Friday, 23 November 2012

So why Biology?

Be warned: there's no gardening in this one.

  Before I start, I just want to give a shout out to London's navvies.  Tonight the rain is amazingly heavy and the wind is frankly extraordinary.  I saw it at Clapham blow the rain thirty-odd feet off plumb in the space of a ten foot drop.  It was in the eyes, knackering my visibility.  It was in the boots, numbing my feet.  It was under the boots, denying me a comfortably sturdy footing.  Ridiculous conditions.  Then as the train went through St. Margarets I saw the Men In Orange preparing to walk the tracks.  Such a brave and dangerous thing to do, but if they don't do it then one night my train might not deliver me home to Strawberry Hill in one piece.  I take my hat off.

No great shocker that I'm presently nursing a hot chocolate with a decent glug of Bailey's in it.

  So I've decided that I'm no longer going to try and get a head start on my fees.  £27k is either ten years' saving or a bank job.  If I want that slip of the paper which says I can probably try grownup science then I'm just going to have to swallow the debt.  Fucking Tories!  I want to do Natural Sciences, and having been unable to choose between Biology and Geology I'm looking at the possibility of taking a major/minor split with Biology being the major.

  I've just finished college this year, a fact that my circle seem to be quite proud of.  I get asked what I'm going to do next and it's always "so are you going to do Medicine?"  Up until a year ago I would've said yes, but something has changed.

  When I was sixteen I enlisted.  I applied at first to join the REME, to become a mechanic or a spark.  Joining up is quite an involved process, and there's all manner of screening to go through.  When I completed my psychological profile I was taken to one side by a recruiter who said that being an electrician would suit me, but that being a medic might suit me more, and with a BARB score of 80 (the intelligence test, the average score is around 50) I might enjoy the mental challenges of medicine.  So I ended up joining the RAMC and training as a medic.  One conversation really can put your life on a different path.

  I was earmarked for the 16th before my legs got busted and I was honourably discharged.  I landed on my feet in civvy street and found work as a nurse in acute stroke care.  I spent a good few years in stroke and loved every minute of it.  When I was 20 a patient had what was from my perspective the worst possible outcome.  Not just a death - I'd had my first at 17 and a good number since - but a death in which a choice I'd made had affected things.  Let me be clear: the patient was not going to be walking out the front door whichever way you slice it.  Still, when you're young and you find yourself in that scenario, how things are explained and handled in the first few hours can make or break you.  It broke me.  It messed me up, tore my mind apart so badly that I spent a week under observation, and I'm not the same person since.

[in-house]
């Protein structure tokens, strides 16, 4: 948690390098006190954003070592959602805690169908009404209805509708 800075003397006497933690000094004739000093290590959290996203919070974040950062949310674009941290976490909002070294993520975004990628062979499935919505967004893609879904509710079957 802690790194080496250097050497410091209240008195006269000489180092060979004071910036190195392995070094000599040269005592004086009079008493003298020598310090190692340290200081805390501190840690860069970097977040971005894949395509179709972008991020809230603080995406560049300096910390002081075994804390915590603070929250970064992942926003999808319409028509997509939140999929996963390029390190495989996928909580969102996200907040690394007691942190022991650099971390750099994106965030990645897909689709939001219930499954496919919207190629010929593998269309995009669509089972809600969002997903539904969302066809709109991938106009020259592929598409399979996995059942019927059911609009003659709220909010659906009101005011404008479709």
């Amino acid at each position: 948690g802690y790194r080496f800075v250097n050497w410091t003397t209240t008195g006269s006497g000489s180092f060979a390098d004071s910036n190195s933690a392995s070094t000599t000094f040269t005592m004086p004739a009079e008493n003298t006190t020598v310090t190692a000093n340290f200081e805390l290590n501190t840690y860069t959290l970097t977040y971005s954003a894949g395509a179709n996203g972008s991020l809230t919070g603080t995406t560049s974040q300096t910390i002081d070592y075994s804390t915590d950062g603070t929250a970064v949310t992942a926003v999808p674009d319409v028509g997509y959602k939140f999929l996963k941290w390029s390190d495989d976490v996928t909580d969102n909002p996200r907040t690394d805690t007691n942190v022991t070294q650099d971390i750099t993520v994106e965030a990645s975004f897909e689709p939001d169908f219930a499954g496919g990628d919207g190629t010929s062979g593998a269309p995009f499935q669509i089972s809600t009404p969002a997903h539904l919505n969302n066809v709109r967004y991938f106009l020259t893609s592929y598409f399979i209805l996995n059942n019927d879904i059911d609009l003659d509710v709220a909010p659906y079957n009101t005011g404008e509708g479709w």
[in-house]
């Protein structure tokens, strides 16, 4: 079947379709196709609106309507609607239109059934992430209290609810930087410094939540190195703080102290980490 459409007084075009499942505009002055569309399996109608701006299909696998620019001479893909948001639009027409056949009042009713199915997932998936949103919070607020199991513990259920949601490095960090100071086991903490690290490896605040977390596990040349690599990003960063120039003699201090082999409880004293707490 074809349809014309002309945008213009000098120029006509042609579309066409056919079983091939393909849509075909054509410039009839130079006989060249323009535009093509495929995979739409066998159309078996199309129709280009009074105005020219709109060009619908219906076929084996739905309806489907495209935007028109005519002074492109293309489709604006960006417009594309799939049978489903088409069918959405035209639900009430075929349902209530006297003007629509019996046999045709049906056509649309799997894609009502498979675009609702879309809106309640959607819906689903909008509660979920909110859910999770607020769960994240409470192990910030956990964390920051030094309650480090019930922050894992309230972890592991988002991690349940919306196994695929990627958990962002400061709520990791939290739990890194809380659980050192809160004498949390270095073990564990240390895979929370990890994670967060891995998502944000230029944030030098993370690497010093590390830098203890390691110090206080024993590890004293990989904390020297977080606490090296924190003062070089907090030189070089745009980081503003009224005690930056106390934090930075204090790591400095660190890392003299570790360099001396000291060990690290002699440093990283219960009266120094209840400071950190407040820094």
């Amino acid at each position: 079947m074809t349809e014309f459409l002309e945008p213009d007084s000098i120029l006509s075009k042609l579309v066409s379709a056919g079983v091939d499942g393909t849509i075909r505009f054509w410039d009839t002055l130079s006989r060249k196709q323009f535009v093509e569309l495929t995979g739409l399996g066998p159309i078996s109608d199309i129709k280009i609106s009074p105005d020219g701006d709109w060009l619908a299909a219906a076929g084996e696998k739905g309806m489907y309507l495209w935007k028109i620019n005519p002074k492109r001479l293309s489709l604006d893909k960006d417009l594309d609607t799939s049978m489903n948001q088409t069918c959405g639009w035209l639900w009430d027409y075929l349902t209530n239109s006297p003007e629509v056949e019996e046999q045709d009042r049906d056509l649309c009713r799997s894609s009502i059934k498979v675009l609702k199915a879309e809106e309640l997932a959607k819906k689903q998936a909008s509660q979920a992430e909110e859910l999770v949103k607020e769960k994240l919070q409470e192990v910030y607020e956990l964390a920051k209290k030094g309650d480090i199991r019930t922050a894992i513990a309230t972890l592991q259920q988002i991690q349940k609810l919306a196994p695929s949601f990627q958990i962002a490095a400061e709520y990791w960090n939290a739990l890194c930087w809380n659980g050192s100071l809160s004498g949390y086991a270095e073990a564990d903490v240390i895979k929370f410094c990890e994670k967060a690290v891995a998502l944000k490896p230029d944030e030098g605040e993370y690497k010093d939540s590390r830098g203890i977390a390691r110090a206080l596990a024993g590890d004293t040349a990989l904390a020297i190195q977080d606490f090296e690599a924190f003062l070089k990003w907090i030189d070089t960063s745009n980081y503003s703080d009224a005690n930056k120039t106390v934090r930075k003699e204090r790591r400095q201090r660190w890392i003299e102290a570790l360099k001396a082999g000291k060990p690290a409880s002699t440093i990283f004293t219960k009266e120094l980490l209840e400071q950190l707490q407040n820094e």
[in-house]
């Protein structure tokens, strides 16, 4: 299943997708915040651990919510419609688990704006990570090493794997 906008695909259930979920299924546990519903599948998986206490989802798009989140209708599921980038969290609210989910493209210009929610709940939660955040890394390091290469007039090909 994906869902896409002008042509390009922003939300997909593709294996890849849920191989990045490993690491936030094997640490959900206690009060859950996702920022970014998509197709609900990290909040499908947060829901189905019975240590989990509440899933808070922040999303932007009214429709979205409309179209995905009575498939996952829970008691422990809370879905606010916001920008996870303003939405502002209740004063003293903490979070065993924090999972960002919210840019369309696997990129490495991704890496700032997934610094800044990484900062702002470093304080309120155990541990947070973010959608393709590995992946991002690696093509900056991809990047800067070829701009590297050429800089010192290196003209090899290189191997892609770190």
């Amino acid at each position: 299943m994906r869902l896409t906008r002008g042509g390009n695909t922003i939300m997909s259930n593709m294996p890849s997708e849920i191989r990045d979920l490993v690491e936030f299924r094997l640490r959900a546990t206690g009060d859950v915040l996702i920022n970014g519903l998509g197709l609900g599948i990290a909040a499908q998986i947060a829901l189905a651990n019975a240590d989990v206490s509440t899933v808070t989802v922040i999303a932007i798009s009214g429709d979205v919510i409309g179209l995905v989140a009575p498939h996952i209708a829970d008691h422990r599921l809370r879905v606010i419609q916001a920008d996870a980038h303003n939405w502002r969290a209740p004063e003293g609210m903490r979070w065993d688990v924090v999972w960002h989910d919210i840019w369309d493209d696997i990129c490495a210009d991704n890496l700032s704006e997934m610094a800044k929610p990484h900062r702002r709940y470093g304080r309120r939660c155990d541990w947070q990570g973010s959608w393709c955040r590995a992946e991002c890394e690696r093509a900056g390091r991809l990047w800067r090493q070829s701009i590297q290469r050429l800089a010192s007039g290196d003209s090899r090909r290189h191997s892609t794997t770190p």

That is not the problem.  Far from it.  It hurt, and it should hurt.  It should hurt so that you don't make the same mistake twice.  It should hurt so that you don't assume, you don't gamble, you question everything (most of all yourself) and you kick your own arse into doing the very best you can do; because you never want to feel that again.  Then a year ago I found that I had accepted it, that after more than half a decade I'd made peace with myself.  This was unnerving, because I don't want to ever become hardened to such things.  I've already lost a part of myself, and I don't want to know how much more of myself I'd have to lose in order to wear so thick a shell as that.

So no Medicine.

  Medicine was always a second choice.  I'd never really aimed to have a career in healthcare.  I was a geeky kid who liked circuits and snails, minerals and fossils.  I was always interested in the natural world and how it worked.  Medicine appeals to the right person for the right reason, but is also just a popular way for a scientist to get a paying job.  What I really want to do is give the Universe a poke to see what it does, and I always have.

  I started college two years ago at 25.  A late bloomer, but what the hell.  That could've been shit, but it wasn't.  When you're a hyperactive genderqueer autist with a fucked up knee and a half-palsied hand you find you can have quite a spread with teachers and with authority figures in general.  Maybe you'll be pitied, or ignored, or seen as a curiosity, an interesting case study or test subject, or someone to tick a load of boxes for their diversity cred.  I lucked out in that my lecturers did none of that shit.  The experience gave me a renewed confidence, not only in my aptitude for science but also in my ability to carve out a place for myself as a scientist.